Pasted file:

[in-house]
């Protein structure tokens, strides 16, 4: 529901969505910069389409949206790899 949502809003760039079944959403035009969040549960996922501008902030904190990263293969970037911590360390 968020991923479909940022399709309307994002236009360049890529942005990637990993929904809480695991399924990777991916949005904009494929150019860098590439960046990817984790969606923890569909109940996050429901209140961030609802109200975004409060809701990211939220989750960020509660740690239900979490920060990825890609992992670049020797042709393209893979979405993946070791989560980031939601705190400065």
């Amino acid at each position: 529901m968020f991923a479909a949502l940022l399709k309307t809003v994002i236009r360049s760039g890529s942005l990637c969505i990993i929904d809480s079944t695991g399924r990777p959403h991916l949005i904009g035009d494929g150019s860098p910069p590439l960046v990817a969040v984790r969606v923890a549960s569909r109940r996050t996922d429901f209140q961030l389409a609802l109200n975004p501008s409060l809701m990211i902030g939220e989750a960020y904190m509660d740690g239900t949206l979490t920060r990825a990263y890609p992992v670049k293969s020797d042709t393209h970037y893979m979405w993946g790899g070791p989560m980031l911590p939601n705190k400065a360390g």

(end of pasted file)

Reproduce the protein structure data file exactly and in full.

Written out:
[in-house]
């Protein structure tokens, strides 16, 4: 529901969505910069389409949206790899 949502809003760039079944959403035009969040549960996922501008902030904190990263293969970037911590360390 968020991923479909940022399709309307994002236009360049890529942005990637990993929904809480695991399924990777991916949005904009494929150019860098590439960046990817984790969606923890569909109940996050429901209140961030609802109200975004409060809701990211939220989750960020509660740690239900979490920060990825890609992992670049020797042709393209893979979405993946070791989560980031939601705190400065």
């Amino acid at each position: 529901m968020f991923a479909a949502l940022l399709k309307t809003v994002i236009r360049s760039g890529s942005l990637c969505i990993i929904d809480s079944t695991g399924r990777p959403h991916l949005i904009g035009d494929g150019s860098p910069p590439l960046v990817a969040v984790r969606v923890a549960s569909r109940r996050t996922d429901f209140q961030l389409a609802l109200n975004p501008s409060l809701m990211i902030g939220e989750a960020y904190m509660d740690g239900t949206l979490t920060r990825a990263y890609p992992v670049k293969s020797d042709t393209h970037y893979m979405w993946g790899g070791p989560m980031l911590p939601n705190k400065a360390g």